Time For Three joins the Sun Valley Orchestra to present “Contact”
STORY AND PHOTOS BY KAREN BOSSICK
Expect the sounds of bassoons and crash cymbals to reverberate throughout the space tonight when the Sun Valley Music Festival Orchestra joins Time For Three to perform Kevin Puts’ “Contact” Triple Concerto.
The otherworldly concerto, co-commissioned by the Sun Valley Music Festival and a few other orchestras, was scheduled to premiere sometime in the summer of 2020 but was postponed due to the coronavirus pandemic.
But it had its silver lining, Puts said Friday, as he and Time for Three were able to reframe the narrative of the 30-minute piece and add a fourth movement. The extra time offered the opportunity to better balance the orchestration with the trio.
And it gave new meaning to the title “Contact”, as the world realized the value of face-to-face relationships for two years of isolation.
The Sun Valley Music Festival and Time For Three will perform the 30-minute concerto in a free performance at 6:30 p.m. tonight, Saturday, August 13, at the Sun Valley Pavilion. Puts sat down with Sun Valley Music Festival director Alasdair Neale at the community library on Friday morning to discuss the trip to “Contact.”
Puts, who wrote the 2008 piece “Hymn to the Sun” celebrating the pavilion’s opening, said he strives to tell a story with his music. This means he usually starts at the beginning, like most writers with a story or a poem, trying to find a compelling lead that will grab the audience’s attention.
But in this case, he started in the middle after hearing a beautiful anthem that Time For Three performed at a concert in New York and worked backwards from there.
Puts admitted he was intimidated by the prospects of working with Time For Three due to their infectious energy and vast musical intelligence. He was also intimidated by the idea of integrating two violins and a double bass into the orchestra.
But, he said, it turned out to be one of the best collaborations he’s ever had as he, Nick Kendall, Raan Meyer and Charles Yang brainstormed ideas on Zoom. It was a true collaboration from start to finish as the trio is so musical they know how to improvise and they understand the many different ways music can be played.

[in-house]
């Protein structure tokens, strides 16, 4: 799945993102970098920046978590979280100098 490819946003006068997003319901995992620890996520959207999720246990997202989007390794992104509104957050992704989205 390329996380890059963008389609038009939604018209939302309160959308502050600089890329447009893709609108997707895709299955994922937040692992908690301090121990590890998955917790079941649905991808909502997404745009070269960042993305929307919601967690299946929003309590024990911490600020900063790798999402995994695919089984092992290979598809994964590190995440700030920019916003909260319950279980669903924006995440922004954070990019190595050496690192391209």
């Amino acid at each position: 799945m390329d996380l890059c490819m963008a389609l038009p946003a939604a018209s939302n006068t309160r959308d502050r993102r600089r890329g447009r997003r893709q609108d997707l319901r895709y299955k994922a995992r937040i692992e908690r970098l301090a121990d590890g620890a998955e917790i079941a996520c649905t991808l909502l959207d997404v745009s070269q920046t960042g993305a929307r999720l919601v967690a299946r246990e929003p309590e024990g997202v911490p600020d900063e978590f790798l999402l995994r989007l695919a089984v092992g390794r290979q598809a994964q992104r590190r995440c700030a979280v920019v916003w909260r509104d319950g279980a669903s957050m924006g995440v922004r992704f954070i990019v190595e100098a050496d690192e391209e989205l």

Over time, they came up with the idea of coming into contact with extraterrestrial civilizations millions of light-years from Earth. Puts noted that Jodie Foster’s 1997 film “Contact,” which revolves around a scientist searching for intelligent life in space, was on his mind as he worked on the concerto.
“What if this message was sent into space and received? ” He asked.
To that end, “Contact” opens not with the orchestra playing but with Time for Three singing an a cappella harmony, a series of chord progressions over a dozen bars. “The Call” suggests a signal radiating out into space, Puts said — a signal that is picked up and embellished by a lone flute, French horn duet and other orchestral instruments that grow louder and louder.
Could the chorus at the beginning be a call to intelligent life? he asked, “Could the rhythms of the scherzo, similar to Morse code, suggest wave transmissions and signals?
As the concerto progresses, Time For Three breaks out into violin and bluegrass vocals. Puts said he got the idea to have them sing after hearing them sing “Vertigo.” His then 10-year-old son – his most truthful critic – gave him a helping hand at the table.
The second movement begins with “Boom, boom, boom,” Puts said, and is “extremely fast.”
“Demonic energy”, calls it Alasdair Neale. “Kevin has a special way of changing harmonies. I call it torture. It takes us into a space and it’s the right space to be.
The third movement is the heart of the concerto, Puts said. Strings alternate with woodwinds to create a spooky effect in which Puts imagines an abandoned ship floating in space.
The finale is a brisk move with an unpredictable rhythm inspired by a pair of energetic Bulgarian folk dances that Puts heard at his son’s cello recital. It features heavily accented and syncopated rhythmic patterns based on the “Gankino horo”, a Bulgarian folk dance.
Neither Time For Three nor Kevin Puts are new to the Sun Valley Music Festival. String trio Time For Three, known for their energetic rendition of Bach and The Beatles, enjoyed a three-year residency with the Sun Valley Music Festival, culminating in 2017’s “Songs of Joy.” , who has performed a few times since at The Argyros, won an Emmy for their PBS-produced “Time For Three in Concert” in 2016.
Puts won the 2012 Pulitzer Prize for his first opera “Silent Night”, about the Christmas truce between English and German troops during World War I. His opera “The Hours” premiered in March 2022 with the Philadelphia Orchestra. And the opera will be fully staged at the Metropolitan Opera with Renee Fleming, Kelli O’Hara and Joyce DiDonato in November 2022.
Puts has collaborated with artists such as Yo-Yo Ma and has had works commissioned by the Metropolitan Opera, Carnegie Hall, Philadelphia Orchestra and others.
“Contact,” written by Kevin Puts and performed by Time for Three and the Sun Valley Music Festival Orchestra, will be performed tonight, Saturday August 13, at the Sun Valley Pavilion.
The free concert begins at 6:30 p.m. Pianist Peter Henderson will host a pre-concert conversation at the Lawn Paver Bar at 5:45 p.m.
The Festival Orchestra will also perform Three Latin American Dances for Orchestra by Gabriela Lena Frank. Frank was scheduled to be in Sun Valley on Friday to talk about her work, but had to stay at her home in California to care for family members. An attempt to engage her in the library discussion via video failed.